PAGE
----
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PARAPPULLY Jose, New Delhi says,
PSYCHOLOGISTS: UNRECOGNIZED AND UNDERRATED MENTAL HEALTH PROFESSIONALS. Holding Up to the Light - 12
By Jose Parappully
forum
360° VIEW
New Delhi, Jun. 24. Psychologists are mostly unrecognised and underrated in a world where psychiatrists and pharma companies rule the roost as far as mental health is concerned.

In terms of payment, psychologists are usually paid less than the psychiatrist. In most mental health settings there is a pecking order with the psychiatrists on top. At most mental health service internship cites, psychiatric interns would be paid for their services, most psychology interns wouldn`t be.

When some mental health issue comes up, media will contact the psychiatrist and get their opinion. Even though on an average the psychiatrist spends three minutes with their patients and psychologists fifty.  The psychiatrist will treat the symptoms of disease with medications, and the psychologist will seek to discover the roots of the disease and deal with the emotional implications, which no drug can treat. Psychiatrists know more about disease, psychologists know more about the person. The psychiatrist knows better the workings of a drug, the psychologist knows better the emotional dynamics that often trigger and maintain the disease.

The other day (June 23) an article appeared on the Editorial pages of The Hindustan Times in which the author discussed the Bill on the Protection of Children from Sexual Offences, passed recently by both the Rajya Sabha and the Lok Sabha and which is awaiting consent of the President.

The author noted that there is need for ``wide ranging national debate`` on the bill and wrote: ``Not by politicians or NGO`s but by parents, principals, psychiatrists, paediatricians, other stakeholders like parents and guardians, and the teens themselves....`` (p.08). Notice the conspicuous absence of the mention of psychologists!

Yet, it is the psychologist who deals with the impact of the abuse on children and helps them to move toward healing. Drugs and paediatric care cannot do that. It is the psychologist who has a better understanding of the contexts and dynamics that lead to abuse. Yet, the psychiatrist and the paediatrician are invited to the debate but not the psychologist. Any debate on the Protection of Children from Sexual Abuse has to involve the psychologist who has a significant and irreplaceable contribution to make.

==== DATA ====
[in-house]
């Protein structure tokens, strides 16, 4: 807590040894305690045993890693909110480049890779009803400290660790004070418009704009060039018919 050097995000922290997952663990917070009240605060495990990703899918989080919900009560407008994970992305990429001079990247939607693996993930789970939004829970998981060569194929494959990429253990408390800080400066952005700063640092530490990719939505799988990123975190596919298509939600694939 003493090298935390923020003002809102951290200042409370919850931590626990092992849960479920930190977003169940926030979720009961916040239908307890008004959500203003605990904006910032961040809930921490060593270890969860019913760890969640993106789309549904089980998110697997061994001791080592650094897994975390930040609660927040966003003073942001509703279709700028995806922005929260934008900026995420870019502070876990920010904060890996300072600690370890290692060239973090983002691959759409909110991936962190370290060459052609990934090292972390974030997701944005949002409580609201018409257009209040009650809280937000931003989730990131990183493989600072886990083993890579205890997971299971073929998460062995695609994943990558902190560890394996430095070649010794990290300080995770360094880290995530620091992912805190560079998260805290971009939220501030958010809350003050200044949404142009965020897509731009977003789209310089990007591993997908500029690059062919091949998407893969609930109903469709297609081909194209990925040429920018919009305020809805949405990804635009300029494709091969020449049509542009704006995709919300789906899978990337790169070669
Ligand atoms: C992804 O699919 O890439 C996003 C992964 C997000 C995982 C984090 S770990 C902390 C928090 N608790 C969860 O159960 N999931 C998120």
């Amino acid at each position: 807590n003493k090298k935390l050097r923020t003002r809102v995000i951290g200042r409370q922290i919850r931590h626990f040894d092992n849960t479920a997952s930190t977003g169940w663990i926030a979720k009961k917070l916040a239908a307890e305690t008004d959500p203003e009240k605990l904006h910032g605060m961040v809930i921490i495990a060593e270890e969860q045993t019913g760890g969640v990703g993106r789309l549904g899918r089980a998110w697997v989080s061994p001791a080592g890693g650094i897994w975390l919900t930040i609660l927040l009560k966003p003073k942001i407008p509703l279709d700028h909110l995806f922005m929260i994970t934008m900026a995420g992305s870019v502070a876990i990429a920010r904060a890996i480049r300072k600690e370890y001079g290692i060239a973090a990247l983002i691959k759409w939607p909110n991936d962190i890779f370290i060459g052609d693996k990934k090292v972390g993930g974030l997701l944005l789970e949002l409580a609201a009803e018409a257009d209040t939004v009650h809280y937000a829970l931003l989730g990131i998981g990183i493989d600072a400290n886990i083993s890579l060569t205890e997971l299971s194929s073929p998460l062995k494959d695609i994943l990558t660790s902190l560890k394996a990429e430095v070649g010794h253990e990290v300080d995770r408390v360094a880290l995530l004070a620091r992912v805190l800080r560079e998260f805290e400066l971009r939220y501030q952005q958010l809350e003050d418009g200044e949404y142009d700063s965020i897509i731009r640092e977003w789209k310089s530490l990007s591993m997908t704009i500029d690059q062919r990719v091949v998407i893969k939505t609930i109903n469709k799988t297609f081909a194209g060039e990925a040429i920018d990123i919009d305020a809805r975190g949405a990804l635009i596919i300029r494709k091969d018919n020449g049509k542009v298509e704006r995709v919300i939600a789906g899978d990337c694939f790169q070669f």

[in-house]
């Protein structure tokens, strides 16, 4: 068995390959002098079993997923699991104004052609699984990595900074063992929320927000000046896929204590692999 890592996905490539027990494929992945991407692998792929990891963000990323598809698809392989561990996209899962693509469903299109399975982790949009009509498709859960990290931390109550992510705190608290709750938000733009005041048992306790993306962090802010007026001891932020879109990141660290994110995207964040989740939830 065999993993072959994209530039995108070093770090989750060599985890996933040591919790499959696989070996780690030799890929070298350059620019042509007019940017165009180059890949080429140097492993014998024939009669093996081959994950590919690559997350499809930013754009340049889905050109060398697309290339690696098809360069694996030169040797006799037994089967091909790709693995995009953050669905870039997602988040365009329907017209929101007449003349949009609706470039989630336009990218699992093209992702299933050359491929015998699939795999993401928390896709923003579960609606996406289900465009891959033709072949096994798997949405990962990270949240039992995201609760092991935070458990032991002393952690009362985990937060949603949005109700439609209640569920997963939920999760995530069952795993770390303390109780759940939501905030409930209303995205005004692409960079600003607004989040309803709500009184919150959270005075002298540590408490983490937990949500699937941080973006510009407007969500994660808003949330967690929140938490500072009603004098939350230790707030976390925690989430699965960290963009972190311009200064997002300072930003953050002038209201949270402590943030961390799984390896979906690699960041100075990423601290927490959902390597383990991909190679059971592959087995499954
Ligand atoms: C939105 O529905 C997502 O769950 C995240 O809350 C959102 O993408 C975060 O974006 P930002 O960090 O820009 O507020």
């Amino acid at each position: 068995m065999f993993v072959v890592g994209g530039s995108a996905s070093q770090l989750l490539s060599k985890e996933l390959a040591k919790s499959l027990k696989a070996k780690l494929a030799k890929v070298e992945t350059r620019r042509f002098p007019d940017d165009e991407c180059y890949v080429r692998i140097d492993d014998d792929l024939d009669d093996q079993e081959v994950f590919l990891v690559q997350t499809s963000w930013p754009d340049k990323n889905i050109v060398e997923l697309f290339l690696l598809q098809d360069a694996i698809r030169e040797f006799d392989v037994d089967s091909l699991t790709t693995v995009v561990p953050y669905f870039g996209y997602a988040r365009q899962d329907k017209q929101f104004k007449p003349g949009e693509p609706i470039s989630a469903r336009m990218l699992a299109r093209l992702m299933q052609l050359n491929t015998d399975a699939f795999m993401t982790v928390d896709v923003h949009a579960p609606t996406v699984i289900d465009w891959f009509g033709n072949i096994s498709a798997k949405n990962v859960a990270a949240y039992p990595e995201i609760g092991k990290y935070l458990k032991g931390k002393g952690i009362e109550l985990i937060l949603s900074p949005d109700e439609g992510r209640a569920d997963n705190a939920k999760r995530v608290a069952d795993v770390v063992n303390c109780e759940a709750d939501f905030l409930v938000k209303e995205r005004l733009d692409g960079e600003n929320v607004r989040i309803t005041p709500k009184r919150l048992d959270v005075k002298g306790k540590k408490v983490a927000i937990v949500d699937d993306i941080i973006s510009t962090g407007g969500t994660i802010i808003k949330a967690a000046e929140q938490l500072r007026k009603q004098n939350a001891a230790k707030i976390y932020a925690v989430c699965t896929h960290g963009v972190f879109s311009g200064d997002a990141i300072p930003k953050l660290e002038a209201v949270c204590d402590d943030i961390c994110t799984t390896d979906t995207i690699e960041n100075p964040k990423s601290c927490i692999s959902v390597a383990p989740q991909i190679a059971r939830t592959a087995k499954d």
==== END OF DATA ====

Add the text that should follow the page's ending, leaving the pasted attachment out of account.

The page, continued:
And it is time, the media woke up to the existence of psychologists and their expertise in the treatment of mental and emotional illness, particularly in the treatment of trauma that results from abuse and neglect.

For the record, the Bill- Protection of Children Against Sexual Offences - was sent to the Salesians to  give their feedback and suggestions, after it was introduced in the Rajya Sabha. And  a group of us did sent our observations and suggestions. However, it is my understanding that the same Bill was passed hastily in the Lok Sabha without much discussion or modification. That is a pity. The Bill, though a laudable initiative of the Government and a necessary one, has several serious shortcomings.

It is unfortunate that the Bill will now become law of the land without addressing those short comings. For example, the mandatory reporting will have serious implications for mental health professionals as well as Catholic clergy. No exceptions have been made to the requirement of reporting sexual abuse (both historical and ongoing) when someone comes to know about it, including what is learned in the Sacrament of Confession. Where was the Catholic Hierarchy?



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